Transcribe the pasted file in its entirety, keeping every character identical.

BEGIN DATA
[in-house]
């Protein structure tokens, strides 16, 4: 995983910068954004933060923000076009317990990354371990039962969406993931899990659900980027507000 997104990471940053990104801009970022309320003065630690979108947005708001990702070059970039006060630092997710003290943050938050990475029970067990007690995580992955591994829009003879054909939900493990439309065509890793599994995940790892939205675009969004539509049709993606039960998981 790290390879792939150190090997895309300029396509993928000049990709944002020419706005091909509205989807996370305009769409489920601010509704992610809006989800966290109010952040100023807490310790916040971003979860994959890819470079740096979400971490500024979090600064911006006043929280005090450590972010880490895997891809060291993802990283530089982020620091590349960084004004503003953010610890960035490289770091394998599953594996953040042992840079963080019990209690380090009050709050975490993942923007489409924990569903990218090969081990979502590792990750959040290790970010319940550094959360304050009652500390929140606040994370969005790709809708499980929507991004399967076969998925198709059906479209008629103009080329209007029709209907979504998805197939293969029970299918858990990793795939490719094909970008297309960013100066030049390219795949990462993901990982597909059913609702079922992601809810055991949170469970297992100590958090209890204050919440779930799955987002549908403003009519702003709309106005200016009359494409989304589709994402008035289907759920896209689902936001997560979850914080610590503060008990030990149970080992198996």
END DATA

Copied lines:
[in-house]
């Protein structure tokens, strides 16, 4: 995983910068954004933060923000076009317990990354371990039962969406993931899990659900980027507000 997104990471940053990104801009970022309320003065630690979108947005708001990702070059970039006060630092997710003290943050938050990475029970067990007690995580992955591994829009003879054909939900493990439309065509890793599994995940790892939205675009969004539509049709993606039960998981 790290390879792939150190090997895309300029396509993928000049990709944002020419706005091909509205989807996370305009769409489920601010509704992610809006989800966290109010952040100023807490310790916040971003979860994959890819470079740096979400971490500024979090600064911006006043929280005090450590972010880490895997891809060291993802990283530089982020620091590349960084004004503003953010610890960035490289770091394998599953594996953040042992840079963080019990209690380090009050709050975490993942923007489409924990569903990218090969081990979502590792990750959040290790970010319940550094959360304050009652500390929140606040994370969005790709809708499980929507991004399967076969998925198709059906479209008629103009080329209007029709209907979504998805197939293969029970299918858990990793795939490719094909970008297309960013100066030049390219795949990462993901990982597909059913609702079922992601809810055991949170469970297992100590958090209890204050919440779930799955987002549908403003009519702003709309106005200016009359494409989304589709994402008035289907759920896209689902936001997560979850914080610590503060008990030990149970080992198996």